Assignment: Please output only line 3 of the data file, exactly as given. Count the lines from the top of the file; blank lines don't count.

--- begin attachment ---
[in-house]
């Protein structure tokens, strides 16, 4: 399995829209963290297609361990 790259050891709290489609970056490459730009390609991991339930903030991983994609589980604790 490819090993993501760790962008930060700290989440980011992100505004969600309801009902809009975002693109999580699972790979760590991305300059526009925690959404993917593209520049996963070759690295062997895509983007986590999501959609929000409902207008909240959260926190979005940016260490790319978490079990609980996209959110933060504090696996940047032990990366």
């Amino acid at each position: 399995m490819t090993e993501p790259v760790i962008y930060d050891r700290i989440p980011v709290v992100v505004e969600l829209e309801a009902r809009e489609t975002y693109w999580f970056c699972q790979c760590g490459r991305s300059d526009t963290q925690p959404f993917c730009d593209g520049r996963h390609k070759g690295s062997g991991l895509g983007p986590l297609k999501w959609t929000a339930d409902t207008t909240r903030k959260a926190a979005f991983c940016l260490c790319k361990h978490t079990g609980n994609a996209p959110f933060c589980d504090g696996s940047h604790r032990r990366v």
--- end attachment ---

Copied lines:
């Amino acid at each position: 399995m490819t090993e993501p790259v760790i962008y930060d050891r700290i989440p980011v709290v992100v505004e969600l829209e309801a009902r809009e489609t975002y693109w999580f970056c699972q790979c760590g490459r991305s300059d526009t963290q925690p959404f993917c730009d593209g520049r996963h390609k070759g690295s062997g991991l895509g983007p986590l297609k999501w959609t929000a339930d409902t207008t909240r903030k959260a926190a979005f991983c940016l260490c790319k361990h978490t079990g609980n994609a996209p959110f933060c589980d504090g696996s940047h604790r032990r990366v």